27th Headwaters Conference: "For the Benefit of the People": National Parks and the Power to Transform

The 27th Headwaters Conference is FREE!

"For the Benefit of the People": National Parks and the Power to Transform
September 9-11, 2016

Part of [our] responsibility is to choose a place. To restore the land one must live and work in a place. To work in a place is to work with others. People who work together in a place become a community, and a community, in time, grows a culture. 

~Gary Snyder

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The 27th Headwaters Conference will be held at Western State Colorado University on September 9-11, 2016. This year’s gathering will explore how parks benefit people, who fails to benefit, and the potential of parks to change the world through the transformative experience of place and community. Patricia Nelson Limerick, Colorado State Historian and director of the Center of the American West at the University of Colorado, will offer a keynote address on Friday, September 9, at 7 pm in the Taylor Auditorium. Saturday’s events will include panels, dialogue, and field trips exploring park lands in the Gunnison area. The event is free and open to all.

Our Friday night keynote address and performance, will be Patricia Limerick, Faculty Director and Chair of the Board of the Center of the American West at the University of Colorado. She has also been named Colorado State Historian in 2016.

Patty Limerick, Colorado State Historian

The National Park Service and the Paradox of Progress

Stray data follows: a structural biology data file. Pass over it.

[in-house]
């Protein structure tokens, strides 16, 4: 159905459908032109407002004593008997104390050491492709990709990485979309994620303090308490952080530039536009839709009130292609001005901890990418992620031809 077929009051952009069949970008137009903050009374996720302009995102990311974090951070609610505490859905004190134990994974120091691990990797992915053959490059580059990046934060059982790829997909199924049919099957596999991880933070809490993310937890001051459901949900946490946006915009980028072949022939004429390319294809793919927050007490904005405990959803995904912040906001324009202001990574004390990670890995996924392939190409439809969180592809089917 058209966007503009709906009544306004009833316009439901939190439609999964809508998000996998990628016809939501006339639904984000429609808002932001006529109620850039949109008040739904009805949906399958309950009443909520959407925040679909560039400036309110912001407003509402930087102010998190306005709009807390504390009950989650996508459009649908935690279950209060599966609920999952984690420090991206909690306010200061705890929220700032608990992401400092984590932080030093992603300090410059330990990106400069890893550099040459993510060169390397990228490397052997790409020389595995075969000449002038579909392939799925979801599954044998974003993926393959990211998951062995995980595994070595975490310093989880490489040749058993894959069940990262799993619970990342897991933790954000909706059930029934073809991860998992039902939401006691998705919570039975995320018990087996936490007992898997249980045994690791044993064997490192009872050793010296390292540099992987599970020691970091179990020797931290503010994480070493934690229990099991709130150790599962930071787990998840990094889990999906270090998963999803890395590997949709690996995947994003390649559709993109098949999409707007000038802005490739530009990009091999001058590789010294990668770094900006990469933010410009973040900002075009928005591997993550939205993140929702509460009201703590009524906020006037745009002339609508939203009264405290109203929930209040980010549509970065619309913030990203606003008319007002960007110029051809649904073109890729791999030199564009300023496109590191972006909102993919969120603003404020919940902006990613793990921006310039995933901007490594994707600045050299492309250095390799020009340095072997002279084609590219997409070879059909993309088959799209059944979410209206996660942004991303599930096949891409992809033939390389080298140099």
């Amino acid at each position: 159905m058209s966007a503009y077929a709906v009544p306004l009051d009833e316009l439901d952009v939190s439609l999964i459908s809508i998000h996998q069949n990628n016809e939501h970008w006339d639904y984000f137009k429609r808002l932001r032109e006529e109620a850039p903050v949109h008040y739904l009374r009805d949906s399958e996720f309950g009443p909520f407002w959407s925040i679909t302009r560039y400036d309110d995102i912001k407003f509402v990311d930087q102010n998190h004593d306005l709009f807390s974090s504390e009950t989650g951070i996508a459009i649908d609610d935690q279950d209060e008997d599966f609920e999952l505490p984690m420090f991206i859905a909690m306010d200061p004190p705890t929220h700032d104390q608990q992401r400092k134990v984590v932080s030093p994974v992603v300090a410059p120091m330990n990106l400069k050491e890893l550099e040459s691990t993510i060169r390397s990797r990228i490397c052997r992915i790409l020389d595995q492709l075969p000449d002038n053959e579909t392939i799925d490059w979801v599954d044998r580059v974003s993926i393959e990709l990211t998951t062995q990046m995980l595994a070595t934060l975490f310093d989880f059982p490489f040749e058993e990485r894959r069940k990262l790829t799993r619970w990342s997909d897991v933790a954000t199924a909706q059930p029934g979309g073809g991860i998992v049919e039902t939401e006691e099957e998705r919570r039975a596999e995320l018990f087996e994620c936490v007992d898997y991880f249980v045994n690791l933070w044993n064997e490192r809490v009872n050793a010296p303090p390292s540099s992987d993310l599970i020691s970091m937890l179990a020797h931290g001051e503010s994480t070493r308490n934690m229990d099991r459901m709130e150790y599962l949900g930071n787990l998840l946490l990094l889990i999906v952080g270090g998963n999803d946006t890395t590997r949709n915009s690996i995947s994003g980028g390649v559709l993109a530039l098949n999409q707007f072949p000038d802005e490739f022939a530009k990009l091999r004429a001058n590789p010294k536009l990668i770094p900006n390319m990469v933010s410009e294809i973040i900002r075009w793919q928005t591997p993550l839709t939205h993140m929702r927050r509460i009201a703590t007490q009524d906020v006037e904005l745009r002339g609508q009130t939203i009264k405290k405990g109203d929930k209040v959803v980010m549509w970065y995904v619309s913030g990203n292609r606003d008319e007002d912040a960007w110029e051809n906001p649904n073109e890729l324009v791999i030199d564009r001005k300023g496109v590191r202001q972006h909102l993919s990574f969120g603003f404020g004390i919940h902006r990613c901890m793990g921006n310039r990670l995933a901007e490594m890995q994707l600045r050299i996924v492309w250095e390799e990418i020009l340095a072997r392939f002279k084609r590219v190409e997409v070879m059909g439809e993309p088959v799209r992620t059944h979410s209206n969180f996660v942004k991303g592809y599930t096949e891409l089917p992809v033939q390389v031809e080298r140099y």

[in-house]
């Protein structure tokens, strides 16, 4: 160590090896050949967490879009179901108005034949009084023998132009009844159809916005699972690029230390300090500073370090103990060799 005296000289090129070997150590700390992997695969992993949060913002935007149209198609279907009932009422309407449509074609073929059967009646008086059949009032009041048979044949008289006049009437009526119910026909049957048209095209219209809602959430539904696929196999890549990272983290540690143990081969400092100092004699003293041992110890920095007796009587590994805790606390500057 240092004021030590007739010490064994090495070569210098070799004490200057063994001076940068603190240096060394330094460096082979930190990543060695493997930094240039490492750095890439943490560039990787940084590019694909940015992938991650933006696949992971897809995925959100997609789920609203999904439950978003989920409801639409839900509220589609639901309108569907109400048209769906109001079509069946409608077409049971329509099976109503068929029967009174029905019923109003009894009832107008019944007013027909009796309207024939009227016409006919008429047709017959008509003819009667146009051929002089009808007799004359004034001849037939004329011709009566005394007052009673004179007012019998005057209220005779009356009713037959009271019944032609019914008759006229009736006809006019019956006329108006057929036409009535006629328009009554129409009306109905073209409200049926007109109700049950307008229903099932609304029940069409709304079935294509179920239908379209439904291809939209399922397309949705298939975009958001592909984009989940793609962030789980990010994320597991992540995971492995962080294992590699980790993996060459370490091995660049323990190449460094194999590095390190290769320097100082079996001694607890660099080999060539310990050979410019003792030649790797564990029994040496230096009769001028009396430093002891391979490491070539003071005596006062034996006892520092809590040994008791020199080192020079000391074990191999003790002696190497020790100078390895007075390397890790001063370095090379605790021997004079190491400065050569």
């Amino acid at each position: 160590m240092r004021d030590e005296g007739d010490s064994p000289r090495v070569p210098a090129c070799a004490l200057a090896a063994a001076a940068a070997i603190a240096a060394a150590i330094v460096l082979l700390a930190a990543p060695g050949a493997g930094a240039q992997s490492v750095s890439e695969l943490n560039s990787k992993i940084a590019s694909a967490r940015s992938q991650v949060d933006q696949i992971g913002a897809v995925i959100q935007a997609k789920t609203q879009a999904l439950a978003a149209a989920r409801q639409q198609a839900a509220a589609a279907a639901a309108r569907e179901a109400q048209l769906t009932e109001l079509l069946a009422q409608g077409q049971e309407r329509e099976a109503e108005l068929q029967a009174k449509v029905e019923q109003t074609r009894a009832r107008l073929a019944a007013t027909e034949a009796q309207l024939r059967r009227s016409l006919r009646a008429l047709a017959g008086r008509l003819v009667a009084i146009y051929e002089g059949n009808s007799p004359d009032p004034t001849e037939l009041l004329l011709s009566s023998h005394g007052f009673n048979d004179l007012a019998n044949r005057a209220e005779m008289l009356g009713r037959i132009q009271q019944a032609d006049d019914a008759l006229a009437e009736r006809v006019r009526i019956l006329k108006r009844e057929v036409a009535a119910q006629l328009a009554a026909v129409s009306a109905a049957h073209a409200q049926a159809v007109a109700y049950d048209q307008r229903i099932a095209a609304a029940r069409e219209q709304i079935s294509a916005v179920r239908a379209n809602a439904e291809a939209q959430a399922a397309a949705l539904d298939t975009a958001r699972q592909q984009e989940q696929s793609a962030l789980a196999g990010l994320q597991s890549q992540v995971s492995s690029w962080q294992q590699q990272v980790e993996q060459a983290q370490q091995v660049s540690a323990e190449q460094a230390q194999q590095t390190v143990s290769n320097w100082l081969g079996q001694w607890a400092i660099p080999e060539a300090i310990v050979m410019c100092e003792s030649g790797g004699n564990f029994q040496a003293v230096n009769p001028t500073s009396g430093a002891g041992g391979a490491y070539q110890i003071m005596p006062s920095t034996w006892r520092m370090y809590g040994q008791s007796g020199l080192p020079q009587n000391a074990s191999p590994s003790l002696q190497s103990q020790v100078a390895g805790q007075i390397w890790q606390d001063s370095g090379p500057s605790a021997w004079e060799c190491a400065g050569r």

While Wallace Stegner’s characterization of the National Parks as “America’s best idea” will always remain powerful and influential, Patty Limerick will make the case for the value of clumsier phrasing, characterizing the National Parks and their origins as “America’s most revealing paradox, though also quite a good idea.” In 1916, the National Park Service came into being with a complex legislative mandate:   “to conserve the scenery and the natural and historic objects and the wild life there in” and “to provide for the enjoyment of the same in such manner and by such means as will leave them unimpaired for the enjoyment of future generations.”  Over the last century, the two activities—the “providing for the enjoyment” and the “leaving unimpaired”—have sometimes pulled against each other.  And yet, viewed from a more realistic angle, this doubled mandate has often behaved more as paradox than as contradiction.  The Parks that protect relatively “unimpaired” nature rest, after all on a bedrock paradox:  the parallel and intertwined national campaigns to value nature and to dispossess Indian people.  As that example indicates, the history of the ownership of the public lands has been a dynamic contest over the ownership of the idea of progress and the right to define its meaning and direction. As a demonstration of unsettled state of claims on the definition of progress, it is helpful to remember that 2016 has been the centennial of two consequential federal laws of land management:  the National Park Service Organic Act and the Stock Raising Homestead Act, institutionalizing the “split estate” and separating surface ownership from subsurface mineral rights.  With their complex origins and mixed mandates, the public lands and the federal agencies that manage them provide a spectacular case study in the nation’s central paradoxes.  And, as Oliver Wendell Holmes once said, “There is nothing like a paradox for taking the scum of the mind."